If Choo isn’t signed, it will certainly be because of the hefty contract he is seeking, and that’s understandable.  He may also scare some potential suitors off with his lefty-righty batting splits.  He struggled against left-handed pitchers mightily in 2013, hitting just .215, per ESPN

But don’t let that taint his .317 batting average against right-handed pitchers. 

Signing Choo would cost the Rangers a draft pick, since the Reds extended him a qualifying offer. This shouldn’t be the tipping point in a decision not to sign him however. The Rangers will get that pick back when Nelson Cruz signs elsewhere.

The Rangers can afford both Choo and McCann. It’s just a matter of the front office wanting to. This ownership group is aggressive, has deep pockets and a burning desire to win after being so close to glory in 2010 and 2011. Signing both of these players is entirely possible.

Here is the lineup I’d like to see in 2014 if Daniels hauls in both of these players.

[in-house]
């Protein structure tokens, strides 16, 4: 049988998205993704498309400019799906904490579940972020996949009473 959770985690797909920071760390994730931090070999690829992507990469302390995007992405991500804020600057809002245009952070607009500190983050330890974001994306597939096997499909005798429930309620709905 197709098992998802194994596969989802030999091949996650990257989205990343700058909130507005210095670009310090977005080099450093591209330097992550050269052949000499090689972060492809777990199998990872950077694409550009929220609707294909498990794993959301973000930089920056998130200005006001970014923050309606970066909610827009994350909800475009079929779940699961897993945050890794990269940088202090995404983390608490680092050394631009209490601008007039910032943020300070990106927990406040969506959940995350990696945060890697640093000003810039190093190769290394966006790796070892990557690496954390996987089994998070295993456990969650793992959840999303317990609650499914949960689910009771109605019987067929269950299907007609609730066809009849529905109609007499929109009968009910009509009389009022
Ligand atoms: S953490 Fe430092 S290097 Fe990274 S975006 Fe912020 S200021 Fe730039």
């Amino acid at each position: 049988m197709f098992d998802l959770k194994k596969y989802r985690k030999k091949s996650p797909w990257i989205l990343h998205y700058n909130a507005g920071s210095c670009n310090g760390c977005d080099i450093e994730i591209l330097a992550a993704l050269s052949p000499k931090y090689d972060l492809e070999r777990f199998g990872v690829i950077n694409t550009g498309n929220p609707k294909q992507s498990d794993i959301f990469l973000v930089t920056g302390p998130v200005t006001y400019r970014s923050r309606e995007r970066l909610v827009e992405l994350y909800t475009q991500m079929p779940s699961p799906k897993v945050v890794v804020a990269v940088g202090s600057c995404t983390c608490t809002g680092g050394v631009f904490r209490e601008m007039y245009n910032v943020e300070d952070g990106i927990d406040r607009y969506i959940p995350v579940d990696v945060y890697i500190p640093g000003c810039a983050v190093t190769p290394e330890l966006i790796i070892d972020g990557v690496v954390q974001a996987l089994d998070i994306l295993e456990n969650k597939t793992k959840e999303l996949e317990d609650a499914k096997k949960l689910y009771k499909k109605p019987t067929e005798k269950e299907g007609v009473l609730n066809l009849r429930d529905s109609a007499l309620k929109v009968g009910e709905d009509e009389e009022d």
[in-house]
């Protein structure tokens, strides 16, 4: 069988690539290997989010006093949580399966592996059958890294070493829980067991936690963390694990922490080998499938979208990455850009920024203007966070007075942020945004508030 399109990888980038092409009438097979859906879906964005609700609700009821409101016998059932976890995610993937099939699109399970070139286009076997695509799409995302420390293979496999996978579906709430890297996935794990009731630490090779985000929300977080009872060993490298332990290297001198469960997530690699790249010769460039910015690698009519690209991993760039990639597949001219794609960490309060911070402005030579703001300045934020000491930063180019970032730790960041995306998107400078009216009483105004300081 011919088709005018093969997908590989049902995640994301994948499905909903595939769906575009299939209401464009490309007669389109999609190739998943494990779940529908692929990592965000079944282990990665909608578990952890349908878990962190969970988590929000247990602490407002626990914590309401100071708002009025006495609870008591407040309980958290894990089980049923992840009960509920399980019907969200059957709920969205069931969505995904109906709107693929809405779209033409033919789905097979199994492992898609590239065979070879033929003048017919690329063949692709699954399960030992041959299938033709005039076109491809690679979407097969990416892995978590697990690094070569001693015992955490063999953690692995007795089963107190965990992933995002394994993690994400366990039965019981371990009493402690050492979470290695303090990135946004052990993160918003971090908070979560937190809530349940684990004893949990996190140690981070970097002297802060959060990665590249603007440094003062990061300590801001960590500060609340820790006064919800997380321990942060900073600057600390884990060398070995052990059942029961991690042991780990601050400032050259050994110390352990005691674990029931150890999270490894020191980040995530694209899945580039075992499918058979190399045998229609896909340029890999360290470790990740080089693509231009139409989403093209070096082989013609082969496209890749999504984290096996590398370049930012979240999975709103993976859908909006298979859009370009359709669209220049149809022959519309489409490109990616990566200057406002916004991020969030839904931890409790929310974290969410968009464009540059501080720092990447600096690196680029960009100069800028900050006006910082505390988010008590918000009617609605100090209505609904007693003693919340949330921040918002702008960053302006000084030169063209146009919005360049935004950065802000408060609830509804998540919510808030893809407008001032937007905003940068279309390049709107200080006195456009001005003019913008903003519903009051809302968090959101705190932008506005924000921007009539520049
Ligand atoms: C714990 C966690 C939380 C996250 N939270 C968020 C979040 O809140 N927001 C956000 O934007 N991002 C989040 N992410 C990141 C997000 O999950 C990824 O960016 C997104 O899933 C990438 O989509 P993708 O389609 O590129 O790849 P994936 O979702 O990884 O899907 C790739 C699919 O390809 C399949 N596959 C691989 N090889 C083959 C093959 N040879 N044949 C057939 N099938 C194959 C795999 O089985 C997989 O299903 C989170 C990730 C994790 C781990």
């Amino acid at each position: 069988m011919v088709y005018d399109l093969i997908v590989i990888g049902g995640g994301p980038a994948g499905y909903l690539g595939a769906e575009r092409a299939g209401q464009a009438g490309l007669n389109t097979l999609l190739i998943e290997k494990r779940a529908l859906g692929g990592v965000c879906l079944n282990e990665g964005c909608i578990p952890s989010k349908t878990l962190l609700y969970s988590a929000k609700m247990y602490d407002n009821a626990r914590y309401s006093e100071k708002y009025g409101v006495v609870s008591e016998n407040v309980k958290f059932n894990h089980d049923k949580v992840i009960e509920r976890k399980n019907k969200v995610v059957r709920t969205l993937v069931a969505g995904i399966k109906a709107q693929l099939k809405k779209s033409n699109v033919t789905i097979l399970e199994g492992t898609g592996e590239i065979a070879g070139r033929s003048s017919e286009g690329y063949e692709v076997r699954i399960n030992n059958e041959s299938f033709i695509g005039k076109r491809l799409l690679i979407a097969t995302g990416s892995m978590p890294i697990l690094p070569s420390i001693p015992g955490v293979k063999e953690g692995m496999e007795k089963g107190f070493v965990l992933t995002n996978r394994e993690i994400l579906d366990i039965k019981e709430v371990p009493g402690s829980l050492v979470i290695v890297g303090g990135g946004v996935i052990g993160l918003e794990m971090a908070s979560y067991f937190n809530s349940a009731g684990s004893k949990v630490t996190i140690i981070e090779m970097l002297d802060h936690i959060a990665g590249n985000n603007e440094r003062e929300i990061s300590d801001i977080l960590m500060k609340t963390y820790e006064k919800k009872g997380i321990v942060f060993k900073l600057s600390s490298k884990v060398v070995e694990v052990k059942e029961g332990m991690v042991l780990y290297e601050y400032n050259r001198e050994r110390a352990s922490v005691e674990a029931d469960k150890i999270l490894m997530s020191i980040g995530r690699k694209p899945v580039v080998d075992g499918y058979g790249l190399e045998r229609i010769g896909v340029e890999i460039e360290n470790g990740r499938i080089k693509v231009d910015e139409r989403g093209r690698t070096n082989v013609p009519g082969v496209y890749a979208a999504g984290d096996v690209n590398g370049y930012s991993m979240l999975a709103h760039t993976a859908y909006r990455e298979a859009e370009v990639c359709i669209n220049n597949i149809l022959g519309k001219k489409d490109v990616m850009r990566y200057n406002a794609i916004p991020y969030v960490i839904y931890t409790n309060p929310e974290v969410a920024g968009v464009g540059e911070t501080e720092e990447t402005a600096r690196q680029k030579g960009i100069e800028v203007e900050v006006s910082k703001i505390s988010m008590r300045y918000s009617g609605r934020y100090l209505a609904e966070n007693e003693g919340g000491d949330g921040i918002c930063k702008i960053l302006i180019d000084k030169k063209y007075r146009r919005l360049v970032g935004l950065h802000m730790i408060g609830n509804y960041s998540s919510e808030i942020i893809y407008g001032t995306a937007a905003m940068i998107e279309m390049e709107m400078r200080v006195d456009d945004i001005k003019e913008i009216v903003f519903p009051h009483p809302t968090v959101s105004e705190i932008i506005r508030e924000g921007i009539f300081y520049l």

RF Shin-Soo Choo

SS Elvis Andrus

LF Alex Rios

1B Prince Fielder

3B Adrian Beltre

C Brian McCann

DH Mitch Moreland

CF Leonys Martin

2B Jurickson Profar

I truly believe that is a World Series-contending lineup. Look, I know it’s ideal to be successful while not spending boatloads of cash.  But we’ve seen how Billy Beane’s system works out in Oakland. With cheap, cost-effective talent you can only make it so far.  

That Athletics team had problems when it ran into the Tigers, who flat out had more talent.  

The Rangers should be ready to spend money to win now.